We are in the midst of a robotics revolution. The global robotics market, valued at $71 billion in 2015, will expand at a compound annual growth rate of 17 percent to reach $135.4 billion by 2019, according to International Data Corporation. A significant percentage of this will be composed of the service robotics market, which includes technologies such as robot drivers that are estimated to be worth $23.90 billion in their own right by 2022, according to Markets and Markets.
Advances in robotics are increasingly being paired with another revolutionary technology: smartphones. Here’s a look at some of the ways the smartphone revolution is paving the way for robotics innovation.
One of the most popular applications of smartphones is photography. In fact, many people buy smartphones for their camera features as much as for their phone capability. Smartphone photography has recently received a boost from one of the most popular forms of robots: drones.
One way that drones work with smartphone photography is by enabling you to use drones as flying cameras to take flying and “follow-me” selfies. For instance, the SELFLY phone case doubles as a detachable, autonomous flying camera drone. You can carry the SELFLY as a case and then, when you’re ready to take pictures, snap the case off and release your camera drone. SELFLY takes off and hovers by itself, and its position can be controlled by your smartphone. With an LTE-capable smartphone such as an iPhone 6s Plus, you can even use drones to take photos from beyond your line of sight, dramatically expanding your subject and perspective options.
Another emerging application of smartphone robotics is in the field of service robots, says Qualcomm senior director of engineering Chad Sweet. One way young smartphone users are being introduced to this type of application is through smartphone-controlled robot toys. For example, Hasbro’s Smart R2-D2 is a small replica of the world-famous “Star Wars” droid. Smart R2-D2 can be controlled via an app through select Android, iPhone, iPad and iPad Touch devices. Users can make Smart R2-D2 move in any direction, play music and dance.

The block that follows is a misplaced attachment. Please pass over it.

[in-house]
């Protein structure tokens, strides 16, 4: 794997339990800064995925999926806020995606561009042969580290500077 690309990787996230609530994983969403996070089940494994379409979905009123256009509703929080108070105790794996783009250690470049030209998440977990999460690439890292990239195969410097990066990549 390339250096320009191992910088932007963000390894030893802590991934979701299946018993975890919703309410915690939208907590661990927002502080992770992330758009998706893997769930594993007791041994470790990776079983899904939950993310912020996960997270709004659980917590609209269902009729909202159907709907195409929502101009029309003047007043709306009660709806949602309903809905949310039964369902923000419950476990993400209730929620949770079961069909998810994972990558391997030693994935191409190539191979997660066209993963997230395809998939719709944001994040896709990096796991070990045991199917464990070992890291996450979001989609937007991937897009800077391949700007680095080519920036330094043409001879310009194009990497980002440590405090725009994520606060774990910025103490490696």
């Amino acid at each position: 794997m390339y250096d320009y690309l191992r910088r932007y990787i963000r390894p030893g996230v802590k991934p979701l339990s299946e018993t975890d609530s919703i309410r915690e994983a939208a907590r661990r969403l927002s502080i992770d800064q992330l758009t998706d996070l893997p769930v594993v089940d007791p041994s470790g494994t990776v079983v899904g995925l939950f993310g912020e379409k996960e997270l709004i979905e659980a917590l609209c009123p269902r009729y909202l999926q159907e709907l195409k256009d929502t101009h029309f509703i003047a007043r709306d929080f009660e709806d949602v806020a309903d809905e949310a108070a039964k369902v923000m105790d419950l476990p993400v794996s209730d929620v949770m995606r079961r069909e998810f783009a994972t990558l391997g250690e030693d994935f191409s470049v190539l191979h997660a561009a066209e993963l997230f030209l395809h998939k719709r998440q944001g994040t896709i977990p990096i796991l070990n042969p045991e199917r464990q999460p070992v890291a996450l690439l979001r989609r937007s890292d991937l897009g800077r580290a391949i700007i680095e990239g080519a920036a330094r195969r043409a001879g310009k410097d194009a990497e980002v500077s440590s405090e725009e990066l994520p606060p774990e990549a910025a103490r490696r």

A practical application of this type of technology is HammacherSchlemmer’s smartphone-controlled home patrolling robot. The robot, which can be controlled by iPhone or iPad, roams your house with a 1080p camera that transmits a live video and audio feed via Wi-Fi to your iOS device. A microphone and speaker let you talk to your kids or pets from a remote location. Some hotel chains are using this type of technology to have robots deliver room service to guests.
Another important application of smartphone robotics is education. Chad Sweet says that smartphones are a great tool for teaching students about robotics because they’re already used to the technology. Smartphones and robots also are pairing up to teach kids in other areas.
For instance, a South Korean telecommunications provider has developed Smart Robot Albert. Albert helps kids play over 60 educational games through Android apps, incorporating both digital methods and traditional analog methods such as flashcards, books and board games. Accessories such as smart pens and smart dice work in conjunction with the apps.
In the United States, the Ozobot platform works with iOS and Android devices to enable digital gaming. It also can interact with physical game boards. Ozobot games are being incorporated into classrooms at all grade levels to teach science, technology, math and engineering skills.
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